Agreement Restricts Italian Antiquities
WASHINGTON, DC.- On March 23 at the Embassy of Italy in Washington D.C. Italian and U.S. officials, joined by representatives of the private sector, will present to the public the Memorandum of Understanding between the Governments of Italy and the United States concerning the Imposition of Import Restrictions on Categories of Archaeological Material Representing the Pre-Classical, Classical and Imperial Roman Periods of Italy.
The agreement, which was first adopted 15 years ago, was extended again for an additional five year period on January 19, 2016.
The initiative will be part of the “Protecting our Heritage” series of events organized by the Washington cluster of the European Union National Institutes of Culture (EUNIC) under the 2016 Italian rotating presidency held by the Italian Cultural Institute in Washington DC.
The agreement continues to provide the legal tools to fight art trafficking, and at the same time offers a unique framework in which to strengthen cultural cooperation between our two countries through academic, scientific and educational initiatives.
“This MoU represents a vital and valuable instrument to confront pillage and illicit trafficking of cultural objects and paves the way for further cooperation to help protect our cultural heritage. Thanks to this tool it is easier to enjoy and appreciate artwork from Italy knowing it has followed a safe and legitimate path,” commented the Ambassador of Italy to the United States, Armando Varricchio, who will introduce the event together with the U.S. Assistant Secretary of State for Educational and Cultural Affairs, Evan Ryan.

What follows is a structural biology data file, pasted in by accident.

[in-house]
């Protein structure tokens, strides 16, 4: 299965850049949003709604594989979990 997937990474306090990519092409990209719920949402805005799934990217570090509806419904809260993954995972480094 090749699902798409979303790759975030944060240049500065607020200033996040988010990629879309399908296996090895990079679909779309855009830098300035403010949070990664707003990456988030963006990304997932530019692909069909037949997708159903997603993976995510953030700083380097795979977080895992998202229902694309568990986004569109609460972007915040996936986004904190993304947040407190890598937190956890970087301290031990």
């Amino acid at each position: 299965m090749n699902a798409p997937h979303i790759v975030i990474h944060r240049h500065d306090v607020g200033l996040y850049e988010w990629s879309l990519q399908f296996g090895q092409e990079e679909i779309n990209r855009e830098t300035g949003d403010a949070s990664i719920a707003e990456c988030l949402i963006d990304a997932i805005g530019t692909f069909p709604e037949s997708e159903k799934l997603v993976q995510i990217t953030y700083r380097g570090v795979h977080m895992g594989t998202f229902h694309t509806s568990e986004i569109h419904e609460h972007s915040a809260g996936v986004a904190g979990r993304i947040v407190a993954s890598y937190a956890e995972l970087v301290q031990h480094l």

“Moreover, the renewal of this agreement highlights once again the superb collaboration between the U.S. and Italy and their respective cultural institutions,” Ambassador Varricchio said.
The event, co-organized by the Embassy of Italy and the U.S. Department of State, will bring together eminent speakers on the subject of arts trafficking and protection of heritage including:
Raymond Villanueva, Deputy Assistant Director of International Operations, Homeland Security Investigations, Department of Homeland Security; Major Massimo Maresca of the Italian Carabinieri Command for the Safeguarding of Cultural Patrimony; Karol B. Wight, President and Executive Director of The Corning Museum of Glass; Alex W. Barker, Director of the Museum of Art and Archaeology of the University of Missouri; Ann Benbow, Executive Director of the Archaeological Institute of America and Donatella Cavezzali, Director of the School of the Higher Institute for Conservation and Restoration of the Italian Ministry of Cultural Heritage and Activities and Tourism.